Writing Messages to the Screen in a MAME Driver


One of the side-effects of the new video system is that drivers aren't allowed to write to the UI layer directly. They can call popmessage() to display a popup at the bottom of the screen, but that's about it in the new system. The problem is that a few drivers were displaying important game-related information using the UI font. Specifically, Atari Football was using it to show which plays had been selected, and the Exidy Max-a-Flex system was using it to draw the status of the lamps and timer. In retrospect, it is actually good that these cases broke because the way it was being done before was a big hack. For one thing, it meant that the game screen area was artificially increased to make room for the text. And second, the state of these lamps was not being properly exposed to the outside world (or in the case of Football, it was being changed via the rendering system in addition to being displayed on screen).

Ideally, the state of these indicators should be made visible via the rendering system. This is great, except that in the absence of an external artwork file, there would be no visible indication at all. This is one of the reasons why it's good to have built-in layouts in the MAME code -- even if they are crude approximations of the original artwork, they at least can reflect important functional information. The problem is, built-in layouts can't really reference image files. All they can do is draw rectangles and disks, which is sufficient for basic overlays on top of old black & white games, but isn't really enough to provide textual information.

In order to solve this problem, a couple of new primitives have been added to the layouts. In addition to rect and disk primitives, the two new primitives are: text and led7seg.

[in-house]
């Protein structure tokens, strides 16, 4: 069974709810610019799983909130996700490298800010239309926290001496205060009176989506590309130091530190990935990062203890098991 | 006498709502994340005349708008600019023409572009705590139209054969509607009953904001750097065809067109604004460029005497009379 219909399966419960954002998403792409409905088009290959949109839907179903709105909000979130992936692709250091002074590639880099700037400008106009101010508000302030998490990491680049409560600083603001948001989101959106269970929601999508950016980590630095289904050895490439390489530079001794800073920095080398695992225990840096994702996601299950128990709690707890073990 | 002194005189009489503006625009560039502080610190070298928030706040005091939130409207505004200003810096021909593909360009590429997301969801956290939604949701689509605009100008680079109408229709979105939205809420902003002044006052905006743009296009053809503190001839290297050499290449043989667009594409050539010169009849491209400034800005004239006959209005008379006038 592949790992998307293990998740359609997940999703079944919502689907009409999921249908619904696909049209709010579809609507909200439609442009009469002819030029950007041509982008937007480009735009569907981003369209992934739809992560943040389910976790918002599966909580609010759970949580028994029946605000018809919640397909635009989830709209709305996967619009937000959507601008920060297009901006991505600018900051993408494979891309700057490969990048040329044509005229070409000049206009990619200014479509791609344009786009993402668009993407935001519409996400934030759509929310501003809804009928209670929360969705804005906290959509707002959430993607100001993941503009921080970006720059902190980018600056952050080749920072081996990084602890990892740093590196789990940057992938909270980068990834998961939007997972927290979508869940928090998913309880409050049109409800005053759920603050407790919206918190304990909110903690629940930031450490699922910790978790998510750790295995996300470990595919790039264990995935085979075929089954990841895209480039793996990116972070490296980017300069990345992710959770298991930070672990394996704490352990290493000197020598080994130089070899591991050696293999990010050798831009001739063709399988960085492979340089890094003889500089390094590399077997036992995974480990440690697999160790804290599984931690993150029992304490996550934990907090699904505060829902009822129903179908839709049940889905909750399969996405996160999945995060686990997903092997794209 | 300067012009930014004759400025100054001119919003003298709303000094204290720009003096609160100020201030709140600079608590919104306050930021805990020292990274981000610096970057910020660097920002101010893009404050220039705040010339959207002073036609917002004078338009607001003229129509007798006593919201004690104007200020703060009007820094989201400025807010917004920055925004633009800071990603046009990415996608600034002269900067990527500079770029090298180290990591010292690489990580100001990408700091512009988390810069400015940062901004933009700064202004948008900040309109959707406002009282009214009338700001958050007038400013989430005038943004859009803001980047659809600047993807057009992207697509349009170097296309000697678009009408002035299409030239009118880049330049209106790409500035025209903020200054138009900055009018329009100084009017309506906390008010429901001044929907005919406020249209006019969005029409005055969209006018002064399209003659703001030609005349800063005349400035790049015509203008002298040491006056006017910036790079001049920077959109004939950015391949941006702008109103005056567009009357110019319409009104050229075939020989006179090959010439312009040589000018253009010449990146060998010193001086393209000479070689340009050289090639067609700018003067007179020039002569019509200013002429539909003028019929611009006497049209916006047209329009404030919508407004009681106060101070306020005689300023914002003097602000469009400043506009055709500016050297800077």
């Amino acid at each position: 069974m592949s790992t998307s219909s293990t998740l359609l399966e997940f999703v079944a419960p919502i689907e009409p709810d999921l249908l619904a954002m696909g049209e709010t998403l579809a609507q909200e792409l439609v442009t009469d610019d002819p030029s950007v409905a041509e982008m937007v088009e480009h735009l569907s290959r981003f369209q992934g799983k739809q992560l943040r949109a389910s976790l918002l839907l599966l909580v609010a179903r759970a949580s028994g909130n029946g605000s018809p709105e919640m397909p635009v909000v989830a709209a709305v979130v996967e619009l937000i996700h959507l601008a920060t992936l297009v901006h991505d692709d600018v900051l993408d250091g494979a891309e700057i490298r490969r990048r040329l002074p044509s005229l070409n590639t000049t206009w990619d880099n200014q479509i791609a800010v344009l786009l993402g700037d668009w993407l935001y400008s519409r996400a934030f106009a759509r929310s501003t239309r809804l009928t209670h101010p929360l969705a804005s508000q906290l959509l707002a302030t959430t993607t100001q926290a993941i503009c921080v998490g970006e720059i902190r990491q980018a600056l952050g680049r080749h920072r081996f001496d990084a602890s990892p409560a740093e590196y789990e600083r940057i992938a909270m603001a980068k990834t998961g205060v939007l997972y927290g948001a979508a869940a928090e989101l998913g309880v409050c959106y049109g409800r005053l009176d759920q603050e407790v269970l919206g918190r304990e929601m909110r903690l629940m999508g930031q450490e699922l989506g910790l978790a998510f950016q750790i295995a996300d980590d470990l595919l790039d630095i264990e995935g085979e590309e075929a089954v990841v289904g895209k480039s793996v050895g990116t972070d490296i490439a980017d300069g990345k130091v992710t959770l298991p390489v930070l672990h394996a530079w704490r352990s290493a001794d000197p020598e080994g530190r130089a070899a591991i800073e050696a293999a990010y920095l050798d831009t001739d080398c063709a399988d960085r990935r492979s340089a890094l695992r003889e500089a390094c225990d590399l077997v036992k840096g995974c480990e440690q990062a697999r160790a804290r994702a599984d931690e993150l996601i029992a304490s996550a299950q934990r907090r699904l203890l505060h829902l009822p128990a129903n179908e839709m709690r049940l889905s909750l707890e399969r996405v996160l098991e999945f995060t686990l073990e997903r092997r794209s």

The text primitive lets you add text anywhere within the artwork area. You can specify color and bounds just like the other primitives. The text is drawn using the built-in fixed-width MAME font (even if you have a different UI font), and is centered within the bounds. If there is too much text to fit in the area provided, the font will be squashed horizontally to fit. Here's an example that positions the text "GAME OVER" in red centered within the given rectangle:

<text string="GAME OVER">
    <bounds x="0" y="0" height="10" width="200" />
    <color red="1.0" green="0.0" blue="0.0" />

The led7seg primitive lets you position a standard 7-segment LED somewhere in the artwork. The LEDs are drawn in a high resolution and oversampled down so they look nice. Typically these are used to specify a digit from 0-9, Turbo is one example. To use this, you would typically create an element with multiple states, each state reflecting the corresponding digit. Here's an example that positions a red LED with the number "2" that is only visible with the containing element is in state "2":

<led7seg pattern="10111010" state="2">
    <color red="1.0" green="0.0" blue="0.0" />

The pattern attribute specifies which of the segments is visible. A 1 means "on", and a 0 means "off". They are specified in the following order:

  1. Top horizontal segment
  2. Upper left vertical segment
  3. Upper right vertical segment
  4. Middle horizontal segment
  5. Lower left vertical segment
  6. Lower right vertical segment
  7. Bottom horizontal segment
  8. Decimal point

Using these two new primitives, built-in layouts have been created for the Atari sports games (Football and Baseball), the Sega Z80 scaling games (Turbo, Subroc 3D, Buck Rogers), Taito's Super Speed Race, and the Exidy Max-a-Flex system that display all the essential lamps and score/timing information. Of course, you can continue to use the externally-provided artwork for a better visual appearance, but now it's possible to provide vital lamps and LEDs via the new built-in layouts without affecting the core game screen or abusing the UI system.